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China plans a Mars rover and orbiter for 2020 launch opportunity

Posted by Emily Lakdawalla

09-12-2014 10:44 CST

Topics: mission status, China Mars 2020

There is now another mission to Mars formally in the works. For several months there have been reports of a Chinese Mars mission planned for 2020, and in November China's State Administration for Science, Technology, and Industry for National Defence announced plans to go forward with its development. It will include both an orbiter and a rover. The mission is planned for launch to Mars during the 2020 launch opportunity (so probably in July or August 2020). 

The program includes plans for Mars sample return in 2030, which we all know is an expensive undertaking. Another article, from the South China Morning Post, makes it sound as though the Mars mission was competing against two other ambitious mission proposals: a human mission to the Moon, and three near-Earth asteroid landers. So this announcement could signal a hiatus in China's lunar ambitions. Or it might not! Reading future mission plans from Google translations of secondary sources is hazardous.

The video below includes an animation of the planned mission, showing (from 1:47) a lander detaching from the orbiter before the orbiter arrives in Mars orbit. The lander does not obviously have any instruments on it -- in the video, it appears just to be a platform from which the rover deploys. If you watch to the end of the video, you'll see a display from the Zhuhai Airshow that includes models of orbiter, lander, and rover; on the screen in the back you can see more of the computer animation of the mission, including initial deployment of the rover's mast.

There are several photos of the display at the Zhuhai Airshow here.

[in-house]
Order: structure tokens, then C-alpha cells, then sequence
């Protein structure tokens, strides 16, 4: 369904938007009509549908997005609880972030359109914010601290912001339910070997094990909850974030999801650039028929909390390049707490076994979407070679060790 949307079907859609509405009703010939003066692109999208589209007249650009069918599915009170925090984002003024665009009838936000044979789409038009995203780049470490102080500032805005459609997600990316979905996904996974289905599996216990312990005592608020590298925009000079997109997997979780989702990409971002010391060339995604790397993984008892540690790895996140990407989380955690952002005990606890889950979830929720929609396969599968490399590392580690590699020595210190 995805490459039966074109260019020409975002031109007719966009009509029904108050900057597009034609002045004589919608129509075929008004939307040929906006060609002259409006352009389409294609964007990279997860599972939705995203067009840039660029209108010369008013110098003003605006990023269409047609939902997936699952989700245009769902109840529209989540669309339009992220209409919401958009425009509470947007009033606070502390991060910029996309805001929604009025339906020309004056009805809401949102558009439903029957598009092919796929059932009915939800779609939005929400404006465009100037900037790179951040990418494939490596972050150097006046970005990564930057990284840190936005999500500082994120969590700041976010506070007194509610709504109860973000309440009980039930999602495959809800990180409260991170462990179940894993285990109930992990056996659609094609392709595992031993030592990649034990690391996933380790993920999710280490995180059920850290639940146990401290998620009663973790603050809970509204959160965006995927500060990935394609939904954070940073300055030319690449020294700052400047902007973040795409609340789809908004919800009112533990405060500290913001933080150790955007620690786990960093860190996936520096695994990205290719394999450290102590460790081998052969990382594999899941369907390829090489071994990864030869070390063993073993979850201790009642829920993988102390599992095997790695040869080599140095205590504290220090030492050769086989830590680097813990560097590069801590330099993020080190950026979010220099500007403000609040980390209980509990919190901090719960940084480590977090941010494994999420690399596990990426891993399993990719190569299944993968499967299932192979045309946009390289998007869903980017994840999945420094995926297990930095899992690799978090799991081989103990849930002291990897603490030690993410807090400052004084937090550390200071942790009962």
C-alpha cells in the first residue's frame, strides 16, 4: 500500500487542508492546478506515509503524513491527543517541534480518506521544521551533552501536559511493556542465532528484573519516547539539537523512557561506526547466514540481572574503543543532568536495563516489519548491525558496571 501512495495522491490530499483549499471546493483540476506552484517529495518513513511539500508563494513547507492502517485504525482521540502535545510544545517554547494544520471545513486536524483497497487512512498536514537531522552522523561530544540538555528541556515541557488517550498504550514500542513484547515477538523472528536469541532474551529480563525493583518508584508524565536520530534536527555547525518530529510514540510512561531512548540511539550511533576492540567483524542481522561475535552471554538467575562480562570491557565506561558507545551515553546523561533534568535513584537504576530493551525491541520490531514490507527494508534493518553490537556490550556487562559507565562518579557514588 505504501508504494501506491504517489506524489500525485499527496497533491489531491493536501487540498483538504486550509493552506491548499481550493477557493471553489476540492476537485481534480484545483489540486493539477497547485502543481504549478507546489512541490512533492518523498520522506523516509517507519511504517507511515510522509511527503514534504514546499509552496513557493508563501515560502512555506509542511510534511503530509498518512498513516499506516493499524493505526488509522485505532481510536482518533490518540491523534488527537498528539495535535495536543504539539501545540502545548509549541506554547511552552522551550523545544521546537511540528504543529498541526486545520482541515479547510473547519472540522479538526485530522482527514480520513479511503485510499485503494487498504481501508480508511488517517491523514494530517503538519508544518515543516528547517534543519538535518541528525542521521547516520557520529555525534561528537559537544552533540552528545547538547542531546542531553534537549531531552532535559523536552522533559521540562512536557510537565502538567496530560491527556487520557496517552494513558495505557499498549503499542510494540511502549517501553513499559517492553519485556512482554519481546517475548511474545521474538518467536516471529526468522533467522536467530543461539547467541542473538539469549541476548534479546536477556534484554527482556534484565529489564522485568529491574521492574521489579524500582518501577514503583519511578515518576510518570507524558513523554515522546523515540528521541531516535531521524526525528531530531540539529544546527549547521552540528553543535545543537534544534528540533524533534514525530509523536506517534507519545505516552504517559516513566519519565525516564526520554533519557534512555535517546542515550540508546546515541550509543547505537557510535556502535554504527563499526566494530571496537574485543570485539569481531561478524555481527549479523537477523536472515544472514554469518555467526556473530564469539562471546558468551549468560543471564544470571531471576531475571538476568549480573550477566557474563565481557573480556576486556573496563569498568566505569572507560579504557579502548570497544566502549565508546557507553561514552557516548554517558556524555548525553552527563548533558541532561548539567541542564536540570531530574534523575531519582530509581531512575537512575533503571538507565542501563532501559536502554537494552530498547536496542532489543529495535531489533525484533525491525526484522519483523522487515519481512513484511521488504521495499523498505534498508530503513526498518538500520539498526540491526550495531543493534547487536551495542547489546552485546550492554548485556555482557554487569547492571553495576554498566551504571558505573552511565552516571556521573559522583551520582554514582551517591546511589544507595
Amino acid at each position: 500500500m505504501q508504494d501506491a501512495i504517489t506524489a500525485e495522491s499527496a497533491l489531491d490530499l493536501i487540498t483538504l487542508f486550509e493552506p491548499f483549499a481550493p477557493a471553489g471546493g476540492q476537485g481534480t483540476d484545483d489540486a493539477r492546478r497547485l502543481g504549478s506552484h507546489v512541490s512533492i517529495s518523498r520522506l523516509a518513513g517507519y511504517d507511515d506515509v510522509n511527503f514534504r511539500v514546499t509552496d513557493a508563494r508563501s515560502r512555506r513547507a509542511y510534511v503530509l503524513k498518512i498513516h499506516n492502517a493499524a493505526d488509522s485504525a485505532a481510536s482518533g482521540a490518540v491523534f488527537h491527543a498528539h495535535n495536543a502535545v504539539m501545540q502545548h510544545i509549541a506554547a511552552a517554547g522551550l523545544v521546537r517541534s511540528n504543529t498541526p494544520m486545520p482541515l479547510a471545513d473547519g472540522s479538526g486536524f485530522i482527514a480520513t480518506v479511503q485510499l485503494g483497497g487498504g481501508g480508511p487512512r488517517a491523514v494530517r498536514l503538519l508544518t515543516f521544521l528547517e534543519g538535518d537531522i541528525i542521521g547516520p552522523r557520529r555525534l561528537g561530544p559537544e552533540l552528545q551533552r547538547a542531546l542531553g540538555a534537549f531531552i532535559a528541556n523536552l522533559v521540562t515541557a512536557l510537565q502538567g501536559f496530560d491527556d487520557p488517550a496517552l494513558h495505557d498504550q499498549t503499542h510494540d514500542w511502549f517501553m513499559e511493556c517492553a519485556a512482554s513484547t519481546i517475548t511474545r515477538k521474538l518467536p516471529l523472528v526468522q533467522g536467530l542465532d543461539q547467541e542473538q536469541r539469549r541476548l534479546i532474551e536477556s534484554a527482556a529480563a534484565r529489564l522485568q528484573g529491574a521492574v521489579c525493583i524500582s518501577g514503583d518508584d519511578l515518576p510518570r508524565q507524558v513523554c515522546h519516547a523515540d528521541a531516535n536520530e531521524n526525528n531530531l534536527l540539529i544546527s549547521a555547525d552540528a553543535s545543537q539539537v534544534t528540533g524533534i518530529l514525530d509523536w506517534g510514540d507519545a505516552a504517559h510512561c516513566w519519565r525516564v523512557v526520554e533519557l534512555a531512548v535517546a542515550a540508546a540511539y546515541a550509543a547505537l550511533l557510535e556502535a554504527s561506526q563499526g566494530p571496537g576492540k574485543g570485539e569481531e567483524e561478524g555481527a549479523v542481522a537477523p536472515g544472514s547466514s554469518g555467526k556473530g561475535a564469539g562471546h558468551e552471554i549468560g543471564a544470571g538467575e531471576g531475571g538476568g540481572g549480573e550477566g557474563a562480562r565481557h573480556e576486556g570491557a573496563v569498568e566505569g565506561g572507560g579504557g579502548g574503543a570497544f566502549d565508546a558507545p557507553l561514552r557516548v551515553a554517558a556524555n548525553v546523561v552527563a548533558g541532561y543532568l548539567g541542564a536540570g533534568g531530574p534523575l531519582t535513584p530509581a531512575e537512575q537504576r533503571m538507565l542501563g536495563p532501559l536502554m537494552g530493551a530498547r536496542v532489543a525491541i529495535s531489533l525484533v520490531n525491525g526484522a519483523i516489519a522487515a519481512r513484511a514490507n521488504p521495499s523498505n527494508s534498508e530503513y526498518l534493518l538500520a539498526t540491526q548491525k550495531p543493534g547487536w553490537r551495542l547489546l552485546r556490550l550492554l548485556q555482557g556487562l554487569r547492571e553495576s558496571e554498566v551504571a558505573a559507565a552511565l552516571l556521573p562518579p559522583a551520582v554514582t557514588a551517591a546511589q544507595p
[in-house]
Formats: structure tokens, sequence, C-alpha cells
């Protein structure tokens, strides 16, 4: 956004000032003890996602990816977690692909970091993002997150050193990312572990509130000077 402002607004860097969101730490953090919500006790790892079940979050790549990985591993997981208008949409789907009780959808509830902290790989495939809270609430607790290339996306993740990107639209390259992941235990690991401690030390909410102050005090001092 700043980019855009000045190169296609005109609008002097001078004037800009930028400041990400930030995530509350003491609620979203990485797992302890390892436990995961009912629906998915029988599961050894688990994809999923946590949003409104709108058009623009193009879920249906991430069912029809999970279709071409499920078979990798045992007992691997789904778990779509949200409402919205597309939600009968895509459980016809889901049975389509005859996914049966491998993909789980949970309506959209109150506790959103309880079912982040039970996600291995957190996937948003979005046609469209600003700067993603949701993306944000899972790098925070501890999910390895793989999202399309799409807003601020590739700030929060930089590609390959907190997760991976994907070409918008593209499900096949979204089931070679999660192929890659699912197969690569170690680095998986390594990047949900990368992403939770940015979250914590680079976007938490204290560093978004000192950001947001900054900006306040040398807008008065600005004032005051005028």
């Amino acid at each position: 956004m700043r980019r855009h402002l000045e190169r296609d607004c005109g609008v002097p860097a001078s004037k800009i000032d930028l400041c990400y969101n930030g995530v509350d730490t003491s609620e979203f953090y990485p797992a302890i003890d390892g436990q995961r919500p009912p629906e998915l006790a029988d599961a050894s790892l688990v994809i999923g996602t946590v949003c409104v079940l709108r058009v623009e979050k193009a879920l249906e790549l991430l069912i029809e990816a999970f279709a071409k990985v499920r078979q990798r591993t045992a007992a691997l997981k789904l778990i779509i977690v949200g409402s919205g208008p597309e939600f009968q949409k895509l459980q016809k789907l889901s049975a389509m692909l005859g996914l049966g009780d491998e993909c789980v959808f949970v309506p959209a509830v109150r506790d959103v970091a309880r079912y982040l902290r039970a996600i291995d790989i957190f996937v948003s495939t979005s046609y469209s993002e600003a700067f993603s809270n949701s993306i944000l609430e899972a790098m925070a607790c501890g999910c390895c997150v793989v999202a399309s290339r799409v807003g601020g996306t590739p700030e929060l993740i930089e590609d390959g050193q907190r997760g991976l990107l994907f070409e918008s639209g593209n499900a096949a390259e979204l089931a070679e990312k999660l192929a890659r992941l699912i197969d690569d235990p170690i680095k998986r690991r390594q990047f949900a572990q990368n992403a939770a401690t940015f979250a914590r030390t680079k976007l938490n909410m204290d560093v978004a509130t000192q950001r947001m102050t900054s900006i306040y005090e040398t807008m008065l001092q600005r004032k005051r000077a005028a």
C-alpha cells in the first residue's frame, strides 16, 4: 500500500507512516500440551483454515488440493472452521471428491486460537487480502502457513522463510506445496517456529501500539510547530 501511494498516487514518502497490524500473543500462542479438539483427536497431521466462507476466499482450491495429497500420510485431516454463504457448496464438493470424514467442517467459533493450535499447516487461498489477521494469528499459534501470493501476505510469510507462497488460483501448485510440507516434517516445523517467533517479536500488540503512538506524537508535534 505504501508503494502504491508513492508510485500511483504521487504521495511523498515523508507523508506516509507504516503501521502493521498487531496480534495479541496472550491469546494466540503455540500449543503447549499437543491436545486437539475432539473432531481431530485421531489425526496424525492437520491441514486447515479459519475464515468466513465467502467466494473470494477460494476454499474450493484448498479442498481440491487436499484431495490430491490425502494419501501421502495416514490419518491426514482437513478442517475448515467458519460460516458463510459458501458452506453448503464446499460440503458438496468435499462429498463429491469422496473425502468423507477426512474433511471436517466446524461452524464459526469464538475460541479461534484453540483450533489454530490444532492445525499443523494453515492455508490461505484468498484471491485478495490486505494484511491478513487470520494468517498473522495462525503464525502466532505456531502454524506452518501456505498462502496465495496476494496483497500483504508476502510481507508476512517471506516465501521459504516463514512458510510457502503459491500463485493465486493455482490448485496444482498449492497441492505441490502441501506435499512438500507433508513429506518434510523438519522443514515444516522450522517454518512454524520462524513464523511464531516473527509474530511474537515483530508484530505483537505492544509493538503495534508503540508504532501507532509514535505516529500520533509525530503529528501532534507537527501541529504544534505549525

China's Mars 2020 rover

User "cirr" at

China's Mars 2020 rover
Photo from a display at the Zhuhai Airshow, November 10, 2014. More photos from the show are available here.

I haven't read anything about the planned scientific capabilities of the rover, beyond its obvious mast-mounted cameras; this article from November 11 discusses a rover with a mass of about 180 kilograms, similar to the Mars Exploration Rovers. It sounds like the orbiter will have a suite of mapping instruments aimed at acquiring global data sets, appropriate for a country's first orbiter at Mars. According to an article on, in Google translation:

Reporters from the China Aerospace Science and Technology Corporation was informed of the Mars exploration project is expected to be implemented in 2020, the initial plan to achieve around the exploration of Mars and lunar exploration, the Mars probe to obtain independent scientific data to achieve across deep space exploration technology. Through independent exploration and joint exploration of Mars surround with the [rover], get the Martian surface topography, soil characteristics, material composition, water ice, atmosphere, ionosphere field and other scientific data.

At the same airshow they also unveiled a different prototype Mars rover, which former Mars Exploration Rover driver Scott Maxwell examined in detail in a Google+ post. I don't know for sure but I suspect that this prototype is designed for use on Earth, to test the control technologies they'll need to deploy in a rover built for Mars, much like JPL's FIDO rovers.

I'll be watching this thread on closely for any news and updates on the shape of this mission -- that's where I got nearly all the links mentioned in this post. I wouldn't be able to cover Asian missions without the watchful eyes of worldwide space enthusiasts!

See other posts from December 2014


Or read more blog entries about: mission status, China Mars 2020


ethanol: 12/09/2014 11:06 CST